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date: 25 April 2019

Abstract and Keywords

The scholarship on American film adaptations is surprisingly ahistorical, neglecting the institutional and production history of Hollywood film. Chapter 38 attempts a more historical approach. Concentrating on the 1930s, it discusses how stories were chosen, what kinds of stories were chosen, and how stories were shaped in the film production process, identifying the screenwriter and the supervising producer as key contributors to adaptation. Statistical tables provide information on the percentage of novel, play, and short story adaptations made in each year between 1931 and 1940. Critiquing both the auteur theory and Robert Stam’s intertextuality for their lack of interest in production history, the essay calls for more archival research and more attention to the production process.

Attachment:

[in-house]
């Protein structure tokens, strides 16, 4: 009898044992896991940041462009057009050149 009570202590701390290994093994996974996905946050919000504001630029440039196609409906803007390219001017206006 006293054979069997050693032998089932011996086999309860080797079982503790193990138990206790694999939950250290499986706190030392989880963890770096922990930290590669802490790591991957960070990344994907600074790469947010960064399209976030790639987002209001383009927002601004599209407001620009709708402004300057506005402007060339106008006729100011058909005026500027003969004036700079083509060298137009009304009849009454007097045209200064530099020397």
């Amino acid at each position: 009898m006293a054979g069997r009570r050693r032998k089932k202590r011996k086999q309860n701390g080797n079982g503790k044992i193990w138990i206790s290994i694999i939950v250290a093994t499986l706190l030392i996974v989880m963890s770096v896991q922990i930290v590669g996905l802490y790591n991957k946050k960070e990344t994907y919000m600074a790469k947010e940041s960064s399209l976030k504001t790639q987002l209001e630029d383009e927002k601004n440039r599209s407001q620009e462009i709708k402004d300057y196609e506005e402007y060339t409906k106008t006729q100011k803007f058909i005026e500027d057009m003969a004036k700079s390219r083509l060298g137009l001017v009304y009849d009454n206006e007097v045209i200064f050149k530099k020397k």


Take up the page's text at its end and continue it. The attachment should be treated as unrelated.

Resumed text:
Keywords: film, Hollywood, screenwriter, supervising producer, production process

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